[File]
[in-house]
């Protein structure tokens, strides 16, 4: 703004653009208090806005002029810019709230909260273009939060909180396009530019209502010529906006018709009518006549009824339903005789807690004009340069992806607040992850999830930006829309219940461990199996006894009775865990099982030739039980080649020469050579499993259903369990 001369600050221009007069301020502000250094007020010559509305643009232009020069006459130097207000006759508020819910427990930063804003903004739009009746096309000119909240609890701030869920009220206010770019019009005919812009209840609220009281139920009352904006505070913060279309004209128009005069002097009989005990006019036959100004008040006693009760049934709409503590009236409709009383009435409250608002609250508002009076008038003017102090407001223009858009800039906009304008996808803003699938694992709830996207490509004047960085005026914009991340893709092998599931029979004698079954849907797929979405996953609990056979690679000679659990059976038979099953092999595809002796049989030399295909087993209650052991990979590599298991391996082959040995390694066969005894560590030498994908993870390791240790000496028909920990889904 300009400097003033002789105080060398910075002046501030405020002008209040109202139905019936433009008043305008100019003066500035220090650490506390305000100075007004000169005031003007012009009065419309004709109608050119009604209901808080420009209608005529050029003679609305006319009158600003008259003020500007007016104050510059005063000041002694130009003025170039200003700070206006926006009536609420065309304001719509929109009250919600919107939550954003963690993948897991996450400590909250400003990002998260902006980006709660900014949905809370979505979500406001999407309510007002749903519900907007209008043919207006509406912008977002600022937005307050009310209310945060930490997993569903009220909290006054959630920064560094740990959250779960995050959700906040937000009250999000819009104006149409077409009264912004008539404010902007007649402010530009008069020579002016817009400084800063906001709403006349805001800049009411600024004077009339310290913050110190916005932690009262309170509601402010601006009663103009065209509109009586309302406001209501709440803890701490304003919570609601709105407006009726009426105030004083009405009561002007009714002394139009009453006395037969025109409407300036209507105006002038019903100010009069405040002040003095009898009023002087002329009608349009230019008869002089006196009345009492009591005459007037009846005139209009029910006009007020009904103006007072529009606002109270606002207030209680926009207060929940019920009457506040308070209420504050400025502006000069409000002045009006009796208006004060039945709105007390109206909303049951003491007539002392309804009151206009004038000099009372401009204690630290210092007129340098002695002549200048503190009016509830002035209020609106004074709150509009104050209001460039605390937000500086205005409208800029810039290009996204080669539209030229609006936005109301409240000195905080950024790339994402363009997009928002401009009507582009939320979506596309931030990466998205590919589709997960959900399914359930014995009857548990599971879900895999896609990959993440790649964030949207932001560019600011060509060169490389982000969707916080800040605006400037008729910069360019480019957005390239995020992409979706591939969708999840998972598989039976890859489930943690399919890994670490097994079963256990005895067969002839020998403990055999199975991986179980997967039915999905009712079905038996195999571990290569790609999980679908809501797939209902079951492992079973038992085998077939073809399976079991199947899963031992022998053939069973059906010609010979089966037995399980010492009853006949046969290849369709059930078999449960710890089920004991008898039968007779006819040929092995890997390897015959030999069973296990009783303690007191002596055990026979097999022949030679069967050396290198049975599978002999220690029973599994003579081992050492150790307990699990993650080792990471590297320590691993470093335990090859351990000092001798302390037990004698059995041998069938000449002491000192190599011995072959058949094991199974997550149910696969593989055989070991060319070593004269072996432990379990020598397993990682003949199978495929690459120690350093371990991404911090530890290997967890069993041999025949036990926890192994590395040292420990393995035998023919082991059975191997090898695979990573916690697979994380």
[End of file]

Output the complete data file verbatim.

[in-house]
């Protein structure tokens, strides 16, 4: 703004653009208090806005002029810019709230909260273009939060909180396009530019209502010529906006018709009518006549009824339903005789807690004009340069992806607040992850999830930006829309219940461990199996006894009775865990099982030739039980080649020469050579499993259903369990 001369600050221009007069301020502000250094007020010559509305643009232009020069006459130097207000006759508020819910427990930063804003903004739009009746096309000119909240609890701030869920009220206010770019019009005919812009209840609220009281139920009352904006505070913060279309004209128009005069002097009989005990006019036959100004008040006693009760049934709409503590009236409709009383009435409250608002609250508002009076008038003017102090407001223009858009800039906009304008996808803003699938694992709830996207490509004047960085005026914009991340893709092998599931029979004698079954849907797929979405996953609990056979690679000679659990059976038979099953092999595809002796049989030399295909087993209650052991990979590599298991391996082959040995390694066969005894560590030498994908993870390791240790000496028909920990889904 300009400097003033002789105080060398910075002046501030405020002008209040109202139905019936433009008043305008100019003066500035220090650490506390305000100075007004000169005031003007012009009065419309004709109608050119009604209901808080420009209608005529050029003679609305006319009158600003008259003020500007007016104050510059005063000041002694130009003025170039200003700070206006926006009536609420065309304001719509929109009250919600919107939550954003963690993948897991996450400590909250400003990002998260902006980006709660900014949905809370979505979500406001999407309510007002749903519900907007209008043919207006509406912008977002600022937005307050009310209310945060930490997993569903009220909290006054959630920064560094740990959250779960995050959700906040937000009250999000819009104006149409077409009264912004008539404010902007007649402010530009008069020579002016817009400084800063906001709403006349805001800049009411600024004077009339310290913050110190916005932690009262309170509601402010601006009663103009065209509109009586309302406001209501709440803890701490304003919570609601709105407006009726009426105030004083009405009561002007009714002394139009009453006395037969025109409407300036209507105006002038019903100010009069405040002040003095009898009023002087002329009608349009230019008869002089006196009345009492009591005459007037009846005139209009029910006009007020009904103006007072529009606002109270606002207030209680926009207060929940019920009457506040308070209420504050400025502006000069409000002045009006009796208006004060039945709105007390109206909303049951003491007539002392309804009151206009004038000099009372401009204690630290210092007129340098002695002549200048503190009016509830002035209020609106004074709150509009104050209001460039605390937000500086205005409208800029810039290009996204080669539209030229609006936005109301409240000195905080950024790339994402363009997009928002401009009507582009939320979506596309931030990466998205590919589709997960959900399914359930014995009857548990599971879900895999896609990959993440790649964030949207932001560019600011060509060169490389982000969707916080800040605006400037008729910069360019480019957005390239995020992409979706591939969708999840998972598989039976890859489930943690399919890994670490097994079963256990005895067969002839020998403990055999199975991986179980997967039915999905009712079905038996195999571990290569790609999980679908809501797939209902079951492992079973038992085998077939073809399976079991199947899963031992022998053939069973059906010609010979089966037995399980010492009853006949046969290849369709059930078999449960710890089920004991008898039968007779006819040929092995890997390897015959030999069973296990009783303690007191002596055990026979097999022949030679069967050396290198049975599978002999220690029973599994003579081992050492150790307990699990993650080792990471590297320590691993470093335990090859351990000092001798302390037990004698059995041998069938000449002491000192190599011995072959058949094991199974997550149910696969593989055989070991060319070593004269072996432990379990020598397993990682003949199978495929690459120690350093371990991404911090530890290997967890069993041999025949036990926890192994590395040292420990393995035998023919082991059975191997090898695979990573916690697979994380």